Monday, July 7, 2008

Presidents and Heroes

I looked for spiritual fruit and found religious nuts

Little separation between church and state: Much has been made of the religious faith of presidential candidates. Although our forefathers did their best to separate religion from politics religion is still very much at the forefront. When John Kennedy ran for office as the first Roman Catholic the opposition made many snide bumper sticker slogans including, “Elect the Pope – Eliminate the Middleman.” As enlightened as we’d like to think we’ve become in the 50 or so years since his election, the internet smears regarding Senator Obama’s religion have been so intense that a substantial percentage of the unwashed American public still believes his faith is Muslim. He has spoken many times about his Christian faith. Although religion should not matter, it does. Senator McCain professes to be Baptist via Episcopalian, the most popular choice of presidents. Eleven of our presidents claimed to be Episcopalian, 10 Presbyterian, 5 Methodist, 4 each Baptist and Unitarian, 3 Disciples of Christ, 2 each Reformed, Congregationalist, and Quaker, and one each Catholic, and Jehovah’s Witness. Presidents Jefferson, Lincoln, and Andrew Johnson were nondenominational.

Long shot is really no shot: Those sellers of lottery tickets come up with clever sayings like, “Take a chance. Columbus did.” But in some cases it seems the chances of winning the lottery were less than winning the big panda bear at a fixed carnival game. A professor in Virginia bought a five-buck lottery ticket that promised an ultimate payoff of 75 grand. But he felt anything but grand when he discovered that the hand that dealt the grand had been pre-determanned and he had been flim-flammed. Seems some wiener had picked a winner before the professor took a chance. This was not some 10 minute oversight. The biggie had been won a month previously! Barnum was right. There is one born every minute.

Breathing free air for first time in six years: The bad news is that they were often held in subhuman conditions. The good news is that they didn’t have to live through six years of the Bush-Cheney administration. The even better news is that they will probably become rich once the books are written and the movie comes out. Mike Gonsalves, Thomas Howes, and Keith Stansell were the Americans who had been held hostage in Columbia for six years and were dramatically rescued along with a dozen other hostages. In a recent interview Gonsalves was the most outspoken about the captors who have named their organization FARC. He stated, “They say they want equality… that is just a lie to justify their criminal activity.” It will be interesting to see how the publicity surrounding the daring rescue will have any impact on the terrorist kidnapping activity in Columbia.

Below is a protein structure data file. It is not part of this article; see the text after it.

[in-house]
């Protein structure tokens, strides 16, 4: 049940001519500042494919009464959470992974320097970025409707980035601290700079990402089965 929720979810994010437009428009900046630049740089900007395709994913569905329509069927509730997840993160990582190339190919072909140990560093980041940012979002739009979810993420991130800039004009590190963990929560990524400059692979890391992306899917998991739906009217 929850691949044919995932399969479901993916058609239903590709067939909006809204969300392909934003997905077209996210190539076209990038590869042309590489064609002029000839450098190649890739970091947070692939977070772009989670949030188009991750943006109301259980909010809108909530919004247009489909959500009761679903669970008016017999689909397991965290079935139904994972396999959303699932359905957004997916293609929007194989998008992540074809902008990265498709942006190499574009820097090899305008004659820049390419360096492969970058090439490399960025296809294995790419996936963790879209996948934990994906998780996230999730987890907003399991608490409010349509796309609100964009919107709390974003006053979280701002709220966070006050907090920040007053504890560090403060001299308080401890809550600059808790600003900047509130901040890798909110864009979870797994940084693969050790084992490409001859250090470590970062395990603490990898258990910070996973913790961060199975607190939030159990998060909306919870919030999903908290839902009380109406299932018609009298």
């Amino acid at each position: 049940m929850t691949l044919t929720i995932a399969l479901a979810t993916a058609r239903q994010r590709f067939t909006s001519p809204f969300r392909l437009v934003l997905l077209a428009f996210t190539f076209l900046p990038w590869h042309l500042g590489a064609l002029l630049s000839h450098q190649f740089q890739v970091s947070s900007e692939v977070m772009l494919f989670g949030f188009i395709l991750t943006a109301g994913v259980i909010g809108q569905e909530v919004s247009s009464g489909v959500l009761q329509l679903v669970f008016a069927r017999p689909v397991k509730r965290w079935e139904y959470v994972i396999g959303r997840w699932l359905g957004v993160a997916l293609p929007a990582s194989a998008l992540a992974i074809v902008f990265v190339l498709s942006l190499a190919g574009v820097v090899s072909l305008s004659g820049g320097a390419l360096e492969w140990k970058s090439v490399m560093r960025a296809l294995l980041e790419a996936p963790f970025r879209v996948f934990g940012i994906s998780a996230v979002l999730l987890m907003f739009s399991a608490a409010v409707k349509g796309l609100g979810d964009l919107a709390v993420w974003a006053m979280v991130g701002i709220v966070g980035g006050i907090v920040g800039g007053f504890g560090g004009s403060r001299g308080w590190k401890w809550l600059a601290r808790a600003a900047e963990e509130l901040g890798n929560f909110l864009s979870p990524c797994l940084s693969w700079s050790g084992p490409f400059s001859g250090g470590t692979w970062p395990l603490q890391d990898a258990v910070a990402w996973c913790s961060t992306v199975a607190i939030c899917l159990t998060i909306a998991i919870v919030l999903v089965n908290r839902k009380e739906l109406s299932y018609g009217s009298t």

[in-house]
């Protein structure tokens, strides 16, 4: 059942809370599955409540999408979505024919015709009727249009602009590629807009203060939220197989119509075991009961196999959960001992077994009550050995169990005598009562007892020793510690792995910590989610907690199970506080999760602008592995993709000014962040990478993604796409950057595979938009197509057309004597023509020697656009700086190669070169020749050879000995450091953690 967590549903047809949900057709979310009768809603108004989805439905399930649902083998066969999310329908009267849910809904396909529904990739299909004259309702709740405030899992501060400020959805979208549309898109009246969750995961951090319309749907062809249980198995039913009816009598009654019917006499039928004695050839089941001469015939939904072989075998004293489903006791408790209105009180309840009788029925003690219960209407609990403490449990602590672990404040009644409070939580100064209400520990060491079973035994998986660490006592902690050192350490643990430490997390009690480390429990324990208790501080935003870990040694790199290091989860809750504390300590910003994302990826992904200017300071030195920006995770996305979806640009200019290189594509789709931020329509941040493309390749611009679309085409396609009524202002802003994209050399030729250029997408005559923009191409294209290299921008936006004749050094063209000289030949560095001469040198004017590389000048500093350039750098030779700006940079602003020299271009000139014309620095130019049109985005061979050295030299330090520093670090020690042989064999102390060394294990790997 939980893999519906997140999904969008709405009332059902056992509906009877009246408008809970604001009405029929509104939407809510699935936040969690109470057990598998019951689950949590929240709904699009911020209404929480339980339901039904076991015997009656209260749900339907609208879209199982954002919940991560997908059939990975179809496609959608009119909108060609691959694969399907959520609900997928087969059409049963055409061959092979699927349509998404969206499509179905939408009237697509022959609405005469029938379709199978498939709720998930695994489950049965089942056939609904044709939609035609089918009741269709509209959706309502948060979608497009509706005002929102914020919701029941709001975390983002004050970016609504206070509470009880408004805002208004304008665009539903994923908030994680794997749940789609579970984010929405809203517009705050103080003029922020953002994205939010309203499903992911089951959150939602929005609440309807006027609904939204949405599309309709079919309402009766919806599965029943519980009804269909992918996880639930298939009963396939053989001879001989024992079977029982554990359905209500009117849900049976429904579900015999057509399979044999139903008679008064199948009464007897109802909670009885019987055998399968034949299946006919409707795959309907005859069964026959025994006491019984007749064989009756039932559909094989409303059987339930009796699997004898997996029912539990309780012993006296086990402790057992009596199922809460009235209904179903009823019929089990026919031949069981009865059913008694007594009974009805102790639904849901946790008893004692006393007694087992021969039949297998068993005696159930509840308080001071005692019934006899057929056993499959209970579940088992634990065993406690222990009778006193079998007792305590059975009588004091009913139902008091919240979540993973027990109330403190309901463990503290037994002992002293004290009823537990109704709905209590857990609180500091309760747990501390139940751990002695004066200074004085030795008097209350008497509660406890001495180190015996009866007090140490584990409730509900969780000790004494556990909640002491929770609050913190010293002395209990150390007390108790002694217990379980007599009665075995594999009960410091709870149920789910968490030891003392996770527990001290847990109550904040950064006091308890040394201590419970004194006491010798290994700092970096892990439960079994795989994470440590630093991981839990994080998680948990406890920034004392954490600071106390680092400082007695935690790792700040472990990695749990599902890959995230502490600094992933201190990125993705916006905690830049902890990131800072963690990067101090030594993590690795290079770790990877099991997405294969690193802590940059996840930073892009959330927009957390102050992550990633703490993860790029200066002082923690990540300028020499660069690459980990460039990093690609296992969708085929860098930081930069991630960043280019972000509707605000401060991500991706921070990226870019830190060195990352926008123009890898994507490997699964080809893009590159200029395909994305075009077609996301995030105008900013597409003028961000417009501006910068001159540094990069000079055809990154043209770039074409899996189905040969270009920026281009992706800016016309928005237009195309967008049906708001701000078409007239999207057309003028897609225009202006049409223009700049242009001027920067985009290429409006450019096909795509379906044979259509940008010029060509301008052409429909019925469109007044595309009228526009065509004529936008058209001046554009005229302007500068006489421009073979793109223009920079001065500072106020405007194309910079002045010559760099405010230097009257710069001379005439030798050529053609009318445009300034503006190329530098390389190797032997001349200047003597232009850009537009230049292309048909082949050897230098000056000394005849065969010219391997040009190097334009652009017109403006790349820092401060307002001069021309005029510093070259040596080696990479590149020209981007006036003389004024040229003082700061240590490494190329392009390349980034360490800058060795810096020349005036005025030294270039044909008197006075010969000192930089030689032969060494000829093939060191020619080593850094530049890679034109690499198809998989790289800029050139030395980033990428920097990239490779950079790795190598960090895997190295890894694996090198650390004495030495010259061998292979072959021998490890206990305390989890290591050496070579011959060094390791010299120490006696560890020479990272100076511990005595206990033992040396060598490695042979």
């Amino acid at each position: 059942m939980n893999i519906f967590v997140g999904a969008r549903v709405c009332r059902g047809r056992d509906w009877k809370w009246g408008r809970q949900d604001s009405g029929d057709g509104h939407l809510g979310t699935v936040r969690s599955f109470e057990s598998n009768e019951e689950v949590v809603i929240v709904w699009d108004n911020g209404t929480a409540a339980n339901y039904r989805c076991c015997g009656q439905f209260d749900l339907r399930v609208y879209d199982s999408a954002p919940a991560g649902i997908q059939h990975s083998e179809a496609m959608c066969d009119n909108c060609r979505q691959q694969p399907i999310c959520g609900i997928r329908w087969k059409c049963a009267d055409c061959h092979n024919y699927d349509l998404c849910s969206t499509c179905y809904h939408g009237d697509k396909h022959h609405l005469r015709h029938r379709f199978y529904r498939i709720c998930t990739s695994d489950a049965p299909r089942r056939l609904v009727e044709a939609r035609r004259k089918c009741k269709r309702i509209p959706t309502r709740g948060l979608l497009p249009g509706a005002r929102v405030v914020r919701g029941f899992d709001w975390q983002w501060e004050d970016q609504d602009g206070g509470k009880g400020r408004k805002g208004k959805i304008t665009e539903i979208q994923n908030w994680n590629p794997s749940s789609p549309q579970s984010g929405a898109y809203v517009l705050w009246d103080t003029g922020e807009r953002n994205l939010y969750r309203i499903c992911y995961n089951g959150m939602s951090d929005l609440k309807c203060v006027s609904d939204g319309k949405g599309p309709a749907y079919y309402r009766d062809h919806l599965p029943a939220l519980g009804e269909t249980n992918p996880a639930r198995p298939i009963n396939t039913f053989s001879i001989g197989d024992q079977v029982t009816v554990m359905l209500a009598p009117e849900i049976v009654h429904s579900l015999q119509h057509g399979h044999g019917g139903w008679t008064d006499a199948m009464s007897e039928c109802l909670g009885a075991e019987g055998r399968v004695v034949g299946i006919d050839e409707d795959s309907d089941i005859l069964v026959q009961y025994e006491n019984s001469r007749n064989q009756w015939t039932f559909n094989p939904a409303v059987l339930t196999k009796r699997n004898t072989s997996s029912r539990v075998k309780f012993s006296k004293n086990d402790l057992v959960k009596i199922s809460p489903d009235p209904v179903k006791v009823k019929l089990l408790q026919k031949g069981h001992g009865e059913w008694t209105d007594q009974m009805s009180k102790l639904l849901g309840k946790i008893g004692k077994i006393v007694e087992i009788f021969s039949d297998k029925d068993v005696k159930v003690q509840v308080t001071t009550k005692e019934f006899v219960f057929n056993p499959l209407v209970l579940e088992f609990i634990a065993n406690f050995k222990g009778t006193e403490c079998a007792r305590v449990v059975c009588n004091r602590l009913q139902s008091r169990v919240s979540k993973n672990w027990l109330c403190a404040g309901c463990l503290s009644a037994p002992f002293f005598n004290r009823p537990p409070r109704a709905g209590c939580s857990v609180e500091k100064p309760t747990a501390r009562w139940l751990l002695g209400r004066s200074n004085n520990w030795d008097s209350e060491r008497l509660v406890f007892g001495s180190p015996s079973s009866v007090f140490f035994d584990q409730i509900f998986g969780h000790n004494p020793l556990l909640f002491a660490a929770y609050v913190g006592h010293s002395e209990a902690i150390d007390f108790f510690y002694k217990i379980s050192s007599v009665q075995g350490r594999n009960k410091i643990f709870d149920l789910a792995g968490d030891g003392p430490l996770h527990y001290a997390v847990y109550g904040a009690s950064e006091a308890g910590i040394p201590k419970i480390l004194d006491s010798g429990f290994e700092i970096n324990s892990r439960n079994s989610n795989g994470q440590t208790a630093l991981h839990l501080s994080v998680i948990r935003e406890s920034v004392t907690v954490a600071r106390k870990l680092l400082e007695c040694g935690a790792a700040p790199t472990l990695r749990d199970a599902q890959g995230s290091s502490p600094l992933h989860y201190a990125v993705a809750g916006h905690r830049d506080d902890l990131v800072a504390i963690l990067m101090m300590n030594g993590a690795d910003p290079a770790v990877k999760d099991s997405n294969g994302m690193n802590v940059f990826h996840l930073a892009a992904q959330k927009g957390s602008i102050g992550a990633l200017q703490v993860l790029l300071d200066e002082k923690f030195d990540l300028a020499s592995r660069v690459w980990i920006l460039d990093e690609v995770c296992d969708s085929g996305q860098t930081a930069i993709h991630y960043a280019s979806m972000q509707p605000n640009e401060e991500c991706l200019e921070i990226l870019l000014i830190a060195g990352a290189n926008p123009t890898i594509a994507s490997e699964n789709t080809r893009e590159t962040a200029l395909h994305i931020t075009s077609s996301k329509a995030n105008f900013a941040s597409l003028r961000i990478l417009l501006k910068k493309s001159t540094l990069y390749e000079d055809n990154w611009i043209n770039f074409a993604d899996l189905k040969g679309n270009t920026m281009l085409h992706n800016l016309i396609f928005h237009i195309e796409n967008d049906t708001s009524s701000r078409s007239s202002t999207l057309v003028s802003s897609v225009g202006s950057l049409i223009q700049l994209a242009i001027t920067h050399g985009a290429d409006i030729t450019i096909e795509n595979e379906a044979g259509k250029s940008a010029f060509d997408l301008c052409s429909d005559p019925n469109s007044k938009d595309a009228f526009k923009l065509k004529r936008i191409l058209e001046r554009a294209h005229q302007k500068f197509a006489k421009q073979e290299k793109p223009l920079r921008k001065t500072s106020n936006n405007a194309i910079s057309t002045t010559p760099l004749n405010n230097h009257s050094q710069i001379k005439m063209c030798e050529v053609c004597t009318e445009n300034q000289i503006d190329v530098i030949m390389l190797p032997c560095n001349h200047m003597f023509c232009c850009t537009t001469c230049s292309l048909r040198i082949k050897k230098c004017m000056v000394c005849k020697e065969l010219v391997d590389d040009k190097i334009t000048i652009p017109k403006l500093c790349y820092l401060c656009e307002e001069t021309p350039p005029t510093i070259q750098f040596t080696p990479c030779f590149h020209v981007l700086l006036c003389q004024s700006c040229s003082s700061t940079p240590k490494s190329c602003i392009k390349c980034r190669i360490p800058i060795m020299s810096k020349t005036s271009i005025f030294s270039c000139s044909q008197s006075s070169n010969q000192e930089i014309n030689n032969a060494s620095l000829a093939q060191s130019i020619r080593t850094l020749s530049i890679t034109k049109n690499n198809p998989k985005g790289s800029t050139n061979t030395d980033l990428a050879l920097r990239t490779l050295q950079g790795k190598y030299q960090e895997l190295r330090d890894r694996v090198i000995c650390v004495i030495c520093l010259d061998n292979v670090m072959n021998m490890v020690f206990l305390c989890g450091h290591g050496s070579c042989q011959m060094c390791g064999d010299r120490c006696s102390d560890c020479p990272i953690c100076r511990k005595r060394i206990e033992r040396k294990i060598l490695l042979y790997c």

What is a hero?: As Americans we are sometimes quick to heap praise on somebody who happened to be in the right spot at the right time, just doing their job. In my humble opinion if we bandy the word hero around too easily it loses some of its impact. A parallel example is the standing ovation that occurs at the end of nearly every live performance. Europeans are much more reserved about that sort of thing. They save ovations for truly outstanding performances. But we ovate at the drop of a curtain, just as our news media calls a fellow a hero for doing what is expected. The value has dropped but that does not mean heroes do not exist. Hanna Salwen is a hero. She’s 15 years old.

Her journey to heroism started when she saw a Mercedes stopped in traffic next to a homeless person and commented that the difference in cost between that car and a more humble one could buy many meals for the homeless. Her comment turned into family dinner conversation and she and her family agreed to put their $ 1,800,000 Atlanta house up for sale and donate the proceeds (about half the value) to charity, specifically the Hunger project. Hanna is a hero. So is her family.

A little blogging music Maestro... David Bowie’s “Heroes.”

Dr. Forgot
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